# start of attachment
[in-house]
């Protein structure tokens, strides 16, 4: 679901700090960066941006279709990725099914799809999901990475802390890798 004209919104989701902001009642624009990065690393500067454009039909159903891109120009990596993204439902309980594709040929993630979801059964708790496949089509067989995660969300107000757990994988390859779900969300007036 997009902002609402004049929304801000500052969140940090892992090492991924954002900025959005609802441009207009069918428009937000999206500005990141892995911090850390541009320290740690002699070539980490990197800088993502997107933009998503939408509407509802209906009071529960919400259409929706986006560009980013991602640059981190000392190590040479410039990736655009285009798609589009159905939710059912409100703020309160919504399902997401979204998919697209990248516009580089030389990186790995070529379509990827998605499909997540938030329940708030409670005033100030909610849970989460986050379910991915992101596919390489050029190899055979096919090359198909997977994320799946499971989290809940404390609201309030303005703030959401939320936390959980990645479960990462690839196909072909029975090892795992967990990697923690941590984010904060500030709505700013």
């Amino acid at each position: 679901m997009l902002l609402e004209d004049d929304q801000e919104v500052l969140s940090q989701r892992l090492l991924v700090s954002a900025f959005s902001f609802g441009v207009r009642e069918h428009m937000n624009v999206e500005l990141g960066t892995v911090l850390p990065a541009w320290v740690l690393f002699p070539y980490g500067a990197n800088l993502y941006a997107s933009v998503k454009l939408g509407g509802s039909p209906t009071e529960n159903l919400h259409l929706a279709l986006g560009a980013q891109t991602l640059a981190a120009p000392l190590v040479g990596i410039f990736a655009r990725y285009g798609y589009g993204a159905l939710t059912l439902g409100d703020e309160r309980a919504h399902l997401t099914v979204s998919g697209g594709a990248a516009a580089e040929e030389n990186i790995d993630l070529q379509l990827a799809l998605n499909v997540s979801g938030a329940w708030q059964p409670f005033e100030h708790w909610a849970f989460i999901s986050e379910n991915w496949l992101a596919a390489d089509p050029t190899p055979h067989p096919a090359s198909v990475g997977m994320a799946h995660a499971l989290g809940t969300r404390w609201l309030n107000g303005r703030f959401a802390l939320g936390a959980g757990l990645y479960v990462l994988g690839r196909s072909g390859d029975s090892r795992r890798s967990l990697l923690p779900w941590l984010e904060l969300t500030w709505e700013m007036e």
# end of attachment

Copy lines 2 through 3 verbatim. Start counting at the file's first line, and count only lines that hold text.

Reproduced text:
């Protein structure tokens, strides 16, 4: 679901700090960066941006279709990725099914799809999901990475802390890798 004209919104989701902001009642624009990065690393500067454009039909159903891109120009990596993204439902309980594709040929993630979801059964708790496949089509067989995660969300107000757990994988390859779900969300007036 997009902002609402004049929304801000500052969140940090892992090492991924954002900025959005609802441009207009069918428009937000999206500005990141892995911090850390541009320290740690002699070539980490990197800088993502997107933009998503939408509407509802209906009071529960919400259409929706986006560009980013991602640059981190000392190590040479410039990736655009285009798609589009159905939710059912409100703020309160919504399902997401979204998919697209990248516009580089030389990186790995070529379509990827998605499909997540938030329940708030409670005033100030909610849970989460986050379910991915992101596919390489050029190899055979096919090359198909997977994320799946499971989290809940404390609201309030303005703030959401939320936390959980990645479960990462690839196909072909029975090892795992967990990697923690941590984010904060500030709505700013």
């Amino acid at each position: 679901m997009l902002l609402e004209d004049d929304q801000e919104v500052l969140s940090q989701r892992l090492l991924v700090s954002a900025f959005s902001f609802g441009v207009r009642e069918h428009m937000n624009v999206e500005l990141g960066t892995v911090l850390p990065a541009w320290v740690l690393f002699p070539y980490g500067a990197n800088l993502y941006a997107s933009v998503k454009l939408g509407g509802s039909p209906t009071e529960n159903l919400h259409l929706a279709l986006g560009a980013q891109t991602l640059a981190a120009p000392l190590v040479g990596i410039f990736a655009r990725y285009g798609y589009g993204a159905l939710t059912l439902g409100d703020e309160r309980a919504h399902l997401t099914v979204s998919g697209g594709a990248a516009a580089e040929e030389n990186i790995d993630l070529q379509l990827a799809l998605n499909v997540s979801g938030a329940w708030q059964p409670f005033e100030h708790w909610a849970f989460i999901s986050e379910n991915w496949l992101a596919a390489d089509p050029t190899p055979h067989p096919a090359s198909v990475g997977m994320a799946h995660a499971l989290g809940t969300r404390w609201l309030n107000g303005r703030f959401a802390l939320g936390a959980g757990l990645y479960v990462l994988g690839r196909s072909g390859d029975s090892r795992r890798s967990l990697l923690p779900w941590l984010e904060l969300t500030w709505e700013m007036e």